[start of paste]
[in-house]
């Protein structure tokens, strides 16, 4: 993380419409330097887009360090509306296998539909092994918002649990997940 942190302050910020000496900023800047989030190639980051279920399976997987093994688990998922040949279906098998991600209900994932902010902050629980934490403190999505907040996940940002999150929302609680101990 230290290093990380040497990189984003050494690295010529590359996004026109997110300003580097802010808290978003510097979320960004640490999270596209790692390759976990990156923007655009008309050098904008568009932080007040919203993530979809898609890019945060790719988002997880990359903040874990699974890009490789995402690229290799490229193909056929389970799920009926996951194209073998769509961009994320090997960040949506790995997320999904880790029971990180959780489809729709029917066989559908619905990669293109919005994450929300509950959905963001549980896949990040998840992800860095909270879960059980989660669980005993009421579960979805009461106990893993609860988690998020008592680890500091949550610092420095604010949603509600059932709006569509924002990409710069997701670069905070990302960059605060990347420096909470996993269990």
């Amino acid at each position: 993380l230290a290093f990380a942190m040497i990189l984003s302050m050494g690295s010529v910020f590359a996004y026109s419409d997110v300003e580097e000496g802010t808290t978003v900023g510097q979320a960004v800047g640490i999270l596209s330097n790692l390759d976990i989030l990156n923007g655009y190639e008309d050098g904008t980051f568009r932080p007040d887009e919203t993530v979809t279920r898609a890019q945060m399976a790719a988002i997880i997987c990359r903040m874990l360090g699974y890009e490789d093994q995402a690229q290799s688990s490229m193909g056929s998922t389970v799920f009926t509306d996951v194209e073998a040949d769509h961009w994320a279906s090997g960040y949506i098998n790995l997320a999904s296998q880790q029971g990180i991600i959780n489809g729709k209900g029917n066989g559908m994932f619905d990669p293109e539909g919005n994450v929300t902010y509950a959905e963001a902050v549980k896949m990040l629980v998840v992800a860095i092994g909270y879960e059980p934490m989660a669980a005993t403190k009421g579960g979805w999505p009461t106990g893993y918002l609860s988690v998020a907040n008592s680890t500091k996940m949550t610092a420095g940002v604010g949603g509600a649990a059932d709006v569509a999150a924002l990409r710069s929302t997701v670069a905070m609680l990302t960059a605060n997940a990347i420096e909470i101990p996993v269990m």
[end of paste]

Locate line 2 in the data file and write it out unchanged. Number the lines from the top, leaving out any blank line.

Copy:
């Protein structure tokens, strides 16, 4: 993380419409330097887009360090509306296998539909092994918002649990997940 942190302050910020000496900023800047989030190639980051279920399976997987093994688990998922040949279906098998991600209900994932902010902050629980934490403190999505907040996940940002999150929302609680101990 230290290093990380040497990189984003050494690295010529590359996004026109997110300003580097802010808290978003510097979320960004640490999270596209790692390759976990990156923007655009008309050098904008568009932080007040919203993530979809898609890019945060790719988002997880990359903040874990699974890009490789995402690229290799490229193909056929389970799920009926996951194209073998769509961009994320090997960040949506790995997320999904880790029971990180959780489809729709029917066989559908619905990669293109919005994450929300509950959905963001549980896949990040998840992800860095909270879960059980989660669980005993009421579960979805009461106990893993609860988690998020008592680890500091949550610092420095604010949603509600059932709006569509924002990409710069997701670069905070990302960059605060990347420096909470996993269990």